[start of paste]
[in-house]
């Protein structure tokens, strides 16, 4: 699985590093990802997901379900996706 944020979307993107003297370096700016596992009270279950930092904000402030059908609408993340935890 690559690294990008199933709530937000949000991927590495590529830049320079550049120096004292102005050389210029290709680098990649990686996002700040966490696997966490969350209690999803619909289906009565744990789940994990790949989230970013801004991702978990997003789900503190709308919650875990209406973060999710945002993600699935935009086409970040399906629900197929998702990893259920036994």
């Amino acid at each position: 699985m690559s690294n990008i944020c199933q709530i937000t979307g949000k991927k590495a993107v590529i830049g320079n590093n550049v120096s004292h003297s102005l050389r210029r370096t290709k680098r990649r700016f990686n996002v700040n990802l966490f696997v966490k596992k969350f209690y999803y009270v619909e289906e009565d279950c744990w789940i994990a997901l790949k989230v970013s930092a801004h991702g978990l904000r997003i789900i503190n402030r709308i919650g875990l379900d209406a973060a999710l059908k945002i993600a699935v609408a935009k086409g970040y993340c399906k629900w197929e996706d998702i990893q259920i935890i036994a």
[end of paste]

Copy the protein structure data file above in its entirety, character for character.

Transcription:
[in-house]
């Protein structure tokens, strides 16, 4: 699985590093990802997901379900996706 944020979307993107003297370096700016596992009270279950930092904000402030059908609408993340935890 690559690294990008199933709530937000949000991927590495590529830049320079550049120096004292102005050389210029290709680098990649990686996002700040966490696997966490969350209690999803619909289906009565744990789940994990790949989230970013801004991702978990997003789900503190709308919650875990209406973060999710945002993600699935935009086409970040399906629900197929998702990893259920036994």
């Amino acid at each position: 699985m690559s690294n990008i944020c199933q709530i937000t979307g949000k991927k590495a993107v590529i830049g320079n590093n550049v120096s004292h003297s102005l050389r210029r370096t290709k680098r990649r700016f990686n996002v700040n990802l966490f696997v966490k596992k969350f209690y999803y009270v619909e289906e009565d279950c744990w789940i994990a997901l790949k989230v970013s930092a801004h991702g978990l904000r997003i789900i503190n402030r709308i919650g875990l379900d209406a973060a999710l059908k945002i993600a699935v609408a935009k086409g970040y993340c399906k629900w197929e996706d998702i990893q259920i935890i036994a």